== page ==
Travel makes you think

Two kinds of forests

My wife and I are leaving on vacation soon; we will be someplace warm where they don’t speak much English. We’re looking forward to the break!

Whenever we fly back to Oregon, I’m always impressed by our vast forests. If some private land has some clearings, I know those clearings are replanted after harvest, and that law protects fish and wildlife habitat and water resources.

That isn’t the case for some of the places we will visit. I am reminded that tropical forests are sometimes harvested using poor techniques, often illegally and with little regard for forest ecosystems, habitat or water quality.

As we prepare to leave, I’m working on one of OFRI’s publications called Oregon Forest Facts and Figures. We’re putting the final touches on the 2013 edition, and it will be available for order at early in February. One of the charts in it is called “Oregon forestland acreage.” It shows that our state’s total forest acreage is essentially unchanged since 1953. There are a number of reasons for this, not the least of which is Oregon’s land-use law that protects farm and forestland. In addition, the volume of wood growing in Oregon’s forests is nearly the same as it was 60 years ago.

Another important chart in the new edition shows “Annual timber harvest and mortality.” Mortality comes from fire, insects and disease. On our private forestland, much of the annual growth is harvested, about 4 percent dies, and about 20 percent is left to increase standing timber volume. However, on our federal forestlands, it’s just the opposite. Little timber is harvested, a large amount dies, and most goes to increasing the standing timber volume.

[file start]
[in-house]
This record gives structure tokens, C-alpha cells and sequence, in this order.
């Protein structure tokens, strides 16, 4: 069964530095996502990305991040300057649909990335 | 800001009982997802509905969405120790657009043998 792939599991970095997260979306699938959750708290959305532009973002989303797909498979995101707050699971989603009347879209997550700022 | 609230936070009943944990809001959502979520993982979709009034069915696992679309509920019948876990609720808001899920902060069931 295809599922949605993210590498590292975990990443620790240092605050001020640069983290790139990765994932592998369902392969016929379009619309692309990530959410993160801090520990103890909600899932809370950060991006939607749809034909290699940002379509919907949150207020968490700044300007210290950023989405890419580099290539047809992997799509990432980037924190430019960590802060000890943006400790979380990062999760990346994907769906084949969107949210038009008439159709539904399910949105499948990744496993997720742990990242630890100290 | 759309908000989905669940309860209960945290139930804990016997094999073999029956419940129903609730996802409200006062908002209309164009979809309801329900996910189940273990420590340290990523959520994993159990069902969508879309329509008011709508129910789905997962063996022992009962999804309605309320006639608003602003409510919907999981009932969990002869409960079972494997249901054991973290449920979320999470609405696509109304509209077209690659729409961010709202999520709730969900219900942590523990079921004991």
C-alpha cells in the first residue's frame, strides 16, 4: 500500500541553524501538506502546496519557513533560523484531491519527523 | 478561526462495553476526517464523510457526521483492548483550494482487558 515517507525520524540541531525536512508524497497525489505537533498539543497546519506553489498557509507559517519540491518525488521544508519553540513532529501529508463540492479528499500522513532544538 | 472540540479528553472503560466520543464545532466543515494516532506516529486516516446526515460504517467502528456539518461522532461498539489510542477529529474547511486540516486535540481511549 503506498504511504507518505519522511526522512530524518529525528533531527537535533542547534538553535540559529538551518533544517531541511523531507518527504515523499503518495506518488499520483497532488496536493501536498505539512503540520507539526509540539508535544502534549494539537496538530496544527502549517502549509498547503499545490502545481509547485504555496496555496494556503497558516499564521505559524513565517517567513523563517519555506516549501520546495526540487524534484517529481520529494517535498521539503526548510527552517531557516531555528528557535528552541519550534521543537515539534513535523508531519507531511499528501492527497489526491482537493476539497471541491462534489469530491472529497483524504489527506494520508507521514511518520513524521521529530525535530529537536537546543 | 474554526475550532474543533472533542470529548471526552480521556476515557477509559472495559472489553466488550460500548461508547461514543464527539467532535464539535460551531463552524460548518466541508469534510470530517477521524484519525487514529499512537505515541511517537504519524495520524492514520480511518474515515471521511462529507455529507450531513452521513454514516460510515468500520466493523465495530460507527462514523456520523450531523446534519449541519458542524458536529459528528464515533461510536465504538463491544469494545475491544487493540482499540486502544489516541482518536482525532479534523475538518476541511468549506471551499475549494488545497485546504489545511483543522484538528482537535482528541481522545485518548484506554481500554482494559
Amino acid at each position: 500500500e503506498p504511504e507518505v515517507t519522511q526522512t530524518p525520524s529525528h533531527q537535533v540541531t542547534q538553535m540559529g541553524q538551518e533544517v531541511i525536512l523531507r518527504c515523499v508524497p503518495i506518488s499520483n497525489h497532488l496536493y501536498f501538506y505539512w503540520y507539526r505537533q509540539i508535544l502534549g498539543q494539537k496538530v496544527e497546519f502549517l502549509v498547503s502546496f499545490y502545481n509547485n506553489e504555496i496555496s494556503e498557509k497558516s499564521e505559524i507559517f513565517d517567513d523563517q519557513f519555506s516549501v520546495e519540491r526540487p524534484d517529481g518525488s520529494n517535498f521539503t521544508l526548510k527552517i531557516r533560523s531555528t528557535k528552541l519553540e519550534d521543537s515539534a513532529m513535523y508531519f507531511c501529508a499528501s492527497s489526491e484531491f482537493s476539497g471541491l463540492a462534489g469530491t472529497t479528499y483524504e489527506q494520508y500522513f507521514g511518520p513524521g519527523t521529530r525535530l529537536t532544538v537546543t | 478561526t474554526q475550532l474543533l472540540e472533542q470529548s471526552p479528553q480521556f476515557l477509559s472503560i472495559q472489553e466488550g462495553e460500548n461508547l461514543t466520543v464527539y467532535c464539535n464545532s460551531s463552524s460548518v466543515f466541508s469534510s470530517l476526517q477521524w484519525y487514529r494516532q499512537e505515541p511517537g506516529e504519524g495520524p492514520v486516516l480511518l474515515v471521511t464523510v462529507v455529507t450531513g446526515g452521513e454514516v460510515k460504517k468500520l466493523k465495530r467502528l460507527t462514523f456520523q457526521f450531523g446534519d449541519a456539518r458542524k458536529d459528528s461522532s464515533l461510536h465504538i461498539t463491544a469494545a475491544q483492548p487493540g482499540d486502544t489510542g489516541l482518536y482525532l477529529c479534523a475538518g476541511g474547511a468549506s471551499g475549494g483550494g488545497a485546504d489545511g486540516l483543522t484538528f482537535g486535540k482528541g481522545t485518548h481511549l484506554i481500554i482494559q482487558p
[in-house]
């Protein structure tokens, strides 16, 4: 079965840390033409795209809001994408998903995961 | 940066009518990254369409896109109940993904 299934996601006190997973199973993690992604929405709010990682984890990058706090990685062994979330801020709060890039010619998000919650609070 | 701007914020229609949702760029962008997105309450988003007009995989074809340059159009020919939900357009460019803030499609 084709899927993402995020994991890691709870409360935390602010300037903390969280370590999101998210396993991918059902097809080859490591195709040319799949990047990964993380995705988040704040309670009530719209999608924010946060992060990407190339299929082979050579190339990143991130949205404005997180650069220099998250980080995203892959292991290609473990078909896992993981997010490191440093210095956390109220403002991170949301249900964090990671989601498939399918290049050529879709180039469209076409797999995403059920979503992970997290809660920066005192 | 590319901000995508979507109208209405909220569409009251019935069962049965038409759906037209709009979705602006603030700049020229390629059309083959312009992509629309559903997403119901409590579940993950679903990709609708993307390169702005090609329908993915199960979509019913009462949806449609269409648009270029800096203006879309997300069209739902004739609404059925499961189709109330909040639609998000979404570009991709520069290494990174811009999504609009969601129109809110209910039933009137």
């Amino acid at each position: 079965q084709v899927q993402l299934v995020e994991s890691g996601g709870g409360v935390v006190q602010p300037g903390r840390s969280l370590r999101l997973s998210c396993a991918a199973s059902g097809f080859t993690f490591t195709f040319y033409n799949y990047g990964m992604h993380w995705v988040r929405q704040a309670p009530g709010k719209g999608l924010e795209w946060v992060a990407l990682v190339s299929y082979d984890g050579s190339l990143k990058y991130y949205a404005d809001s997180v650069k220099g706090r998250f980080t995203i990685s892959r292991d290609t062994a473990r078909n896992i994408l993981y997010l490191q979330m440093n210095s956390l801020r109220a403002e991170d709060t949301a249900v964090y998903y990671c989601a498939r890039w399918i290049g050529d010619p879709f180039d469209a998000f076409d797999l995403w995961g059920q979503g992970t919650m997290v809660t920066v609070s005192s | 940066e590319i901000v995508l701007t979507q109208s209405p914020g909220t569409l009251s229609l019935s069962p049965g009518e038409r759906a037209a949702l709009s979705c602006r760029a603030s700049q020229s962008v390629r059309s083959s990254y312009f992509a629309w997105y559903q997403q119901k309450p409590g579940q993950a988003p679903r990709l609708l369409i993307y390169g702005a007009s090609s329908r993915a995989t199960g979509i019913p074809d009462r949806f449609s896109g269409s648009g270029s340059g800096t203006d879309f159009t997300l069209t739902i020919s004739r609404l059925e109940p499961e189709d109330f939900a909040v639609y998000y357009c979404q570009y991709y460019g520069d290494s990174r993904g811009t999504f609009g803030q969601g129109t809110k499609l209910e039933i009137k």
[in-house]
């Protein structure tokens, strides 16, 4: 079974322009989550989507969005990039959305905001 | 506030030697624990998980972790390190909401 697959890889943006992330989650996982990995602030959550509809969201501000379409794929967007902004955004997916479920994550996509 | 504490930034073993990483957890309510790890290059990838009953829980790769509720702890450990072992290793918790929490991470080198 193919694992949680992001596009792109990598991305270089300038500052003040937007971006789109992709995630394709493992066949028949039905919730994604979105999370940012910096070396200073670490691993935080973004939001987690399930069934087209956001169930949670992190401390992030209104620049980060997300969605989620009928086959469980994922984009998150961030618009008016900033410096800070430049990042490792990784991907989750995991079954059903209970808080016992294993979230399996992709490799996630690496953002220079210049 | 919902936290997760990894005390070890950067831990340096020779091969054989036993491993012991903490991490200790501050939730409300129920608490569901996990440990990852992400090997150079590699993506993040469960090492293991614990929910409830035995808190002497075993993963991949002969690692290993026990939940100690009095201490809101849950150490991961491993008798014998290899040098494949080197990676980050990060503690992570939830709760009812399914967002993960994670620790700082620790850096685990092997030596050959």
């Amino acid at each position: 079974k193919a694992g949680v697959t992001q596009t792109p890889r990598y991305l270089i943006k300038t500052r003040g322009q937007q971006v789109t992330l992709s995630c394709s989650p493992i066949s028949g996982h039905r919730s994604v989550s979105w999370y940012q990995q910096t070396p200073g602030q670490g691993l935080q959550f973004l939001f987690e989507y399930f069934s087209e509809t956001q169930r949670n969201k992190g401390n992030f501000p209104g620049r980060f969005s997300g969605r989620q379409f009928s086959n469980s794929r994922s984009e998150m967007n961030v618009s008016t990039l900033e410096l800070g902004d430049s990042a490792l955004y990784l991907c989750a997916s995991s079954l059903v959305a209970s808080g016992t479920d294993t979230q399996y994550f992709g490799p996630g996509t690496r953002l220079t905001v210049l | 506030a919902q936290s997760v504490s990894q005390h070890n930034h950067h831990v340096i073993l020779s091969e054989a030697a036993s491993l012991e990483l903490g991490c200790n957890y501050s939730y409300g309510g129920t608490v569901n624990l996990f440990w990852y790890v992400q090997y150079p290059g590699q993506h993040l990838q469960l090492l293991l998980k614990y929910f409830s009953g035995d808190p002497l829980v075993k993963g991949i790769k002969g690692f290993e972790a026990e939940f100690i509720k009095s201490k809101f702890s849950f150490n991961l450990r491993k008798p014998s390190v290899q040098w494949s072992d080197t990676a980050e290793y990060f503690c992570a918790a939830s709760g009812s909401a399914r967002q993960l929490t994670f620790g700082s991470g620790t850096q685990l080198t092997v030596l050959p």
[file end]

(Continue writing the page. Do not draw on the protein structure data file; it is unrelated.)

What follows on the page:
Here in the U.S., we have the ability and responsibility to solve our own problems. In some of the countries I’ll visit, that isn’t the case, and that’s something to ponder while I’m away. My hope for 2013 is that we have multiple breakthroughs with the public collaborations now underway to treat our east-side forests for ecosystem health and fire resiliency. And even though Oregon will still be in winter’s icy grip, I promise to be thankful when I return home in a couple weeks.

Dave Kvamme
Director of Communications


9755 SW Barnes Rd., Suite 210        
Portland, OR 97225        
Phone: 971-673-2944        
Fax: 971-673-2946

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